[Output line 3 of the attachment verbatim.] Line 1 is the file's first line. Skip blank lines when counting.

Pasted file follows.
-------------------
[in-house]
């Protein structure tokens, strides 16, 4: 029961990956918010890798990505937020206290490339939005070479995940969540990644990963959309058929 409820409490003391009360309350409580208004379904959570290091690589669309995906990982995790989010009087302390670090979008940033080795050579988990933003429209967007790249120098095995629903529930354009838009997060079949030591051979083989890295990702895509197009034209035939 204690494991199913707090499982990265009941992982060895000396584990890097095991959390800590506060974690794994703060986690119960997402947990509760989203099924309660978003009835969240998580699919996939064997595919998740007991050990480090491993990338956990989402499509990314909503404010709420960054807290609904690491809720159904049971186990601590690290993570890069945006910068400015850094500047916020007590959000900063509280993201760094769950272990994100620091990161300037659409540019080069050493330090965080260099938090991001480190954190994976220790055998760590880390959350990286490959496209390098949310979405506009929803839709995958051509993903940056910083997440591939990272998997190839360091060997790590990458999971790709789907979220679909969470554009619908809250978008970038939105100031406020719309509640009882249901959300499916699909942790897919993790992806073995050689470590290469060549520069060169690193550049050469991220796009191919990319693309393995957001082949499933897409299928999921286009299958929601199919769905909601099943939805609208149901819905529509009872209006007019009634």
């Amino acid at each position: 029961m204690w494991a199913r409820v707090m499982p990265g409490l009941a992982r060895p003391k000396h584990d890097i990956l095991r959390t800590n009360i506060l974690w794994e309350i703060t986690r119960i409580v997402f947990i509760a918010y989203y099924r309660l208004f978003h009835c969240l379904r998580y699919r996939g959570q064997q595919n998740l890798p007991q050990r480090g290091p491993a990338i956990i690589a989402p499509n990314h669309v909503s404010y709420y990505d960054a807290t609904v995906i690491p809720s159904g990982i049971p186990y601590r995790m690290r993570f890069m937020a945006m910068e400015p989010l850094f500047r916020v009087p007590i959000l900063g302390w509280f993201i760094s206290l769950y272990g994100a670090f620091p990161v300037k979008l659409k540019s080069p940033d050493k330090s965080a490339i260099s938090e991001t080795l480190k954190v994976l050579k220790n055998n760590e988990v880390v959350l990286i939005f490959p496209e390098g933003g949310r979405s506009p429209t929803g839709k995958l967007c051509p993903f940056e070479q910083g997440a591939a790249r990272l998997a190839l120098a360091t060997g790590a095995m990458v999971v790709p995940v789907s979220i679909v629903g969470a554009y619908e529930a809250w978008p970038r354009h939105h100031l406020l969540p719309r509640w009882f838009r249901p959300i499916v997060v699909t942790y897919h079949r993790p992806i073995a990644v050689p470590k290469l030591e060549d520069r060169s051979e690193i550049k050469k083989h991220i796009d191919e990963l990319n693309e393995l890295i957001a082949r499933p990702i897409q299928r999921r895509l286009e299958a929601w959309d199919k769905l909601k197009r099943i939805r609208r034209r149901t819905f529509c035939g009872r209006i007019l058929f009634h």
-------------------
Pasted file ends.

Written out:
């Amino acid at each position: 029961m204690w494991a199913r409820v707090m499982p990265g409490l009941a992982r060895p003391k000396h584990d890097i990956l095991r959390t800590n009360i506060l974690w794994e309350i703060t986690r119960i409580v997402f947990i509760a918010y989203y099924r309660l208004f978003h009835c969240l379904r998580y699919r996939g959570q064997q595919n998740l890798p007991q050990r480090g290091p491993a990338i956990i690589a989402p499509n990314h669309v909503s404010y709420y990505d960054a807290t609904v995906i690491p809720s159904g990982i049971p186990y601590r995790m690290r993570f890069m937020a945006m910068e400015p989010l850094f500047r916020v009087p007590i959000l900063g302390w509280f993201i760094s206290l769950y272990g994100a670090f620091p990161v300037k979008l659409k540019s080069p940033d050493k330090s965080a490339i260099s938090e991001t080795l480190k954190v994976l050579k220790n055998n760590e988990v880390v959350l990286i939005f490959p496209e390098g933003g949310r979405s506009p429209t929803g839709k995958l967007c051509p993903f940056e070479q910083g997440a591939a790249r990272l998997a190839l120098a360091t060997g790590a095995m990458v999971v790709p995940v789907s979220i679909v629903g969470a554009y619908e529930a809250w978008p970038r354009h939105h100031l406020l969540p719309r509640w009882f838009r249901p959300i499916v997060v699909t942790y897919h079949r993790p992806i073995a990644v050689p470590k290469l030591e060549d520069r060169s051979e690193i550049k050469k083989h991220i796009d191919e990963l990319n693309e393995l890295i957001a082949r499933p990702i897409q299928r999921r895509l286009e299958a929601w959309d199919k769905l909601k197009r099943i939805r609208r034209r149901t819905f529509c035939g009872r209006i007019l058929f009634h």